Thursday, April 26, 2007

Spitzer proposal ends elections for state Supreme Court judges

The Business Review

More campaign promises Spitzer is keeping...................andy

New York Supreme Court judges would no longer be elected under a reform package proposed by Gov. Eliot Spitzer April 26.
Instead the governor wants to be able to appoint justices of the Supreme Court, the lowest level of New York state court, to be chosen by regional judicial nominating commissions. Supreme Court judges are elected for 14-year terms.
This change would require an amendment to the New York state constitution. An amendment approved by the Legislature elected in 2006 would have to be approved by the Legislature that will be elected in 2008 and then go to the voters in 2009.
The proposal does not effect county court judges who would continue to be elected.
Under Spitzer's plan local judicial commissions would vet candidates and forward a list of potential justices to the governor, who would make the final selection. The same system is used to pick judges for the four Appellate Division courts.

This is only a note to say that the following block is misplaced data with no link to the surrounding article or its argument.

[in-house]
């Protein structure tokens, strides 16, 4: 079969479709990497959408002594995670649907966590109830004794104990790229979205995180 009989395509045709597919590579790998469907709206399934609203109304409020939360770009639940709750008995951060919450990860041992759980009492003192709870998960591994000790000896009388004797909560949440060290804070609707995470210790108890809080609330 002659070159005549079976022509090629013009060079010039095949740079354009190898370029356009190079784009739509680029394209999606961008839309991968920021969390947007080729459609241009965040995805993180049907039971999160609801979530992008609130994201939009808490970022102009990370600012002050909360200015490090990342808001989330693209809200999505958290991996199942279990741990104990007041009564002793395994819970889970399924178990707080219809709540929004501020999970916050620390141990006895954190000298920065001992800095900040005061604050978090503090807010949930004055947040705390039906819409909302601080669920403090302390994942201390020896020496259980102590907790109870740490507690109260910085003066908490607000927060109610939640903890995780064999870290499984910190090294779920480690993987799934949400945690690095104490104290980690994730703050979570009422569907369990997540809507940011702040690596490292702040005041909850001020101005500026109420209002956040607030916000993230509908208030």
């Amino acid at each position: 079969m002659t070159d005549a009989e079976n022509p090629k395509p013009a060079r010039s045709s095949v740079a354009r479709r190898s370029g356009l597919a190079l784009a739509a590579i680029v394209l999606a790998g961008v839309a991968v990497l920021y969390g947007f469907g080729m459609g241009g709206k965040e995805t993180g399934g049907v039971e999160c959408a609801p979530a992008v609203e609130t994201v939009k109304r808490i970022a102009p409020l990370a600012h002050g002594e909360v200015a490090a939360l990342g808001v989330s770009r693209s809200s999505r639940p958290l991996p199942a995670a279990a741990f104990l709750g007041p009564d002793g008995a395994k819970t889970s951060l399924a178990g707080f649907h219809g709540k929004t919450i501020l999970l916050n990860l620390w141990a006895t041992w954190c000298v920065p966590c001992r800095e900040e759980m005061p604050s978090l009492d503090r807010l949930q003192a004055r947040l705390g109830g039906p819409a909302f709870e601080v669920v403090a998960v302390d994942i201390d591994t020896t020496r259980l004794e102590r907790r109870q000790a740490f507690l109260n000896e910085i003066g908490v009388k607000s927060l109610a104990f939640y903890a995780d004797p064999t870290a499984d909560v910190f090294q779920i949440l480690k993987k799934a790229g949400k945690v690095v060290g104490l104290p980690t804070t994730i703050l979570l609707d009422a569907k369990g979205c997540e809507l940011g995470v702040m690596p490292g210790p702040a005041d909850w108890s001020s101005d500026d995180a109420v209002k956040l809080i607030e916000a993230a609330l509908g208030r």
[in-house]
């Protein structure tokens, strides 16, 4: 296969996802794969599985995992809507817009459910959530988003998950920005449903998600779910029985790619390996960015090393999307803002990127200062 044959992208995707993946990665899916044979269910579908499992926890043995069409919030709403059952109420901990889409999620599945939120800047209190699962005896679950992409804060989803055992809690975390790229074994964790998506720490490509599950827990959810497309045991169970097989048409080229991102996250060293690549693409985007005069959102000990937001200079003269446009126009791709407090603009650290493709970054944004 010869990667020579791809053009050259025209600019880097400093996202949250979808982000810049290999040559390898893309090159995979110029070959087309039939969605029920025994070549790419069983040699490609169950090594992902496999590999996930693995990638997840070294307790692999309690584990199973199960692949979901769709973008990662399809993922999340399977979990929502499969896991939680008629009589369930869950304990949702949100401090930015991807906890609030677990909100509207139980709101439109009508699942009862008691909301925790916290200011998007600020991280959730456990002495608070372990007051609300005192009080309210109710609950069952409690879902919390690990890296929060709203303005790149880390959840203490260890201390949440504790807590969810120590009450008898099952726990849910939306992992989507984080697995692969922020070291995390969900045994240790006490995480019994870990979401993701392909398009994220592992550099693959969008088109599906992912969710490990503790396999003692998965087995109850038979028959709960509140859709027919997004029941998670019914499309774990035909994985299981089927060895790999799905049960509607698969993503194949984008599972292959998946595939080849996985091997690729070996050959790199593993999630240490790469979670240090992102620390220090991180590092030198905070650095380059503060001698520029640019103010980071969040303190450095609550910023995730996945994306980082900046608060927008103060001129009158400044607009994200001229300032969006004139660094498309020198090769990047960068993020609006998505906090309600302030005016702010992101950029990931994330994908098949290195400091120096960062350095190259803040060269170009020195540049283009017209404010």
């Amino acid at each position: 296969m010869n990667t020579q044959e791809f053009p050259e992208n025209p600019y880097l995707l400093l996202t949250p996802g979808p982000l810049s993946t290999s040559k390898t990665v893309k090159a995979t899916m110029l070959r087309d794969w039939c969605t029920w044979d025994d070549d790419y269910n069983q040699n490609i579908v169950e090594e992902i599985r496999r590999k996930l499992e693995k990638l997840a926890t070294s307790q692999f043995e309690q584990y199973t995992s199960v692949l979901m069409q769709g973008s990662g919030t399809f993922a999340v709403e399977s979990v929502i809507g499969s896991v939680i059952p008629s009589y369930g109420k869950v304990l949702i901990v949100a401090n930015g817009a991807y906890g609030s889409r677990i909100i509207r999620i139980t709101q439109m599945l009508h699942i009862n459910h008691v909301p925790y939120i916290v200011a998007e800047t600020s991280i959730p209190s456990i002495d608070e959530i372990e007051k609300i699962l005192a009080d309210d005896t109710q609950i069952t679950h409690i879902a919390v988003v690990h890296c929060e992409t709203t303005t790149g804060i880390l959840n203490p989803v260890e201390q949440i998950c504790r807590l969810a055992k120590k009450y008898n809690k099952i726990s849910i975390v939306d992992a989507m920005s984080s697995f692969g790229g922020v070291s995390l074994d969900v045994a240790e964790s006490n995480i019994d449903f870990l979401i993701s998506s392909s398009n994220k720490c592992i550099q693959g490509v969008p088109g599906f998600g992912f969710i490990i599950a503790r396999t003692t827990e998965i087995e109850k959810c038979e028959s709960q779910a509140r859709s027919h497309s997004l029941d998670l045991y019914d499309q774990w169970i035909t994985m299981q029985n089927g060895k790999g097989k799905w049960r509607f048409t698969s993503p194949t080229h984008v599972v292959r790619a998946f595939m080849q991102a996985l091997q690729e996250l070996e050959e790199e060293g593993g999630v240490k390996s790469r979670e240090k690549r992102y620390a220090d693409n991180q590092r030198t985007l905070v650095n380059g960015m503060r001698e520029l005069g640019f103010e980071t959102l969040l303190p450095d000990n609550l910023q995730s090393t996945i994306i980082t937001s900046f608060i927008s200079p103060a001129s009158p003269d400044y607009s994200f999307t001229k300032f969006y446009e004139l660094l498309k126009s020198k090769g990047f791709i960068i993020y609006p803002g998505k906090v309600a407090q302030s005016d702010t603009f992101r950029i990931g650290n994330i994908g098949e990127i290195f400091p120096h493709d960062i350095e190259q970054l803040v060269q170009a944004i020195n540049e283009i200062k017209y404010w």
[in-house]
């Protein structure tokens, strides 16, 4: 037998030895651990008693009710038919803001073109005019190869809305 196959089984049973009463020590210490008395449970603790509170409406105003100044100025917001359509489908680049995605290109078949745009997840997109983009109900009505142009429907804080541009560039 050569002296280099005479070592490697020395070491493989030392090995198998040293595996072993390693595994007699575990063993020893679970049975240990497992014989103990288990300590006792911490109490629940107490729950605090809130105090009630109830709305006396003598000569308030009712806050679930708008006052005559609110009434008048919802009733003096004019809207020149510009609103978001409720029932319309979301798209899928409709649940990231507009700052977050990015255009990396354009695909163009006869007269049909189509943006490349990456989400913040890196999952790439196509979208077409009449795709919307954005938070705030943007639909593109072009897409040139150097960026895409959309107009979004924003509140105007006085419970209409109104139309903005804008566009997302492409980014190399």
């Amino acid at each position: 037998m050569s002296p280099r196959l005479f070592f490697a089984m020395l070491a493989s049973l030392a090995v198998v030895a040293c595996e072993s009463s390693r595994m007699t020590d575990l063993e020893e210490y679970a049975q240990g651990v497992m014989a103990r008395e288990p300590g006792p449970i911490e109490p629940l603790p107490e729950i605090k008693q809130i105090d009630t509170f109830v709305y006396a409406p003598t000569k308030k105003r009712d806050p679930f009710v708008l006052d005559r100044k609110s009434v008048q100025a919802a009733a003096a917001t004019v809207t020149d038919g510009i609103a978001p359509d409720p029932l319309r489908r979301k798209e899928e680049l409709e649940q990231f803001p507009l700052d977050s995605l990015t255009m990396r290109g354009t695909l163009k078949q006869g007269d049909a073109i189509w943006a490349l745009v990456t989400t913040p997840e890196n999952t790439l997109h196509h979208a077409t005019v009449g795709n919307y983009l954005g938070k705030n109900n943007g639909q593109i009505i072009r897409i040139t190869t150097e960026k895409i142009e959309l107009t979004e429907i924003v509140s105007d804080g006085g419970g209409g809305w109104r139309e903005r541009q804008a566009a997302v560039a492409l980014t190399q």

In the interim the governor is proposing legislation that would replace the current judicial nominating convention system, which has been judged unconstitutional by a U.S. District Court in Brooklyn, with a new system for selecting judicial candidates.
That change would simply require the Legislature to change the law.
Spitzer's reform package also calls for consolidating the state's trial courts into a two-tiered statewide system.
The governor would also allow the number of Supreme Court judges to increase. Currently that number is fixed in the constitution. This has resulted in judges in other courts, such as family court, to be named acting supreme court justice so they can handle excess cases.
Finally the governor's plan calls for increasing judicial salaries, a measure promoted by Chief Justice Judith Kaye. The increases would be retroactive to April 1.
Under Spitzer's plan, Supreme Court judges would receive an annual salary of $162,100, and effective April 1, 2006, Supreme Court judges would get $165,200. Salaries of all other judicial officers would be based on a percentage of the salary set for Supreme Court Justices.
The governor is also proposing constitutional amendments which would allow the creation of a fifth appellate court division to handle cases, and which would allow the appellate division districts to be redrawn every ten years instead of being fixed.

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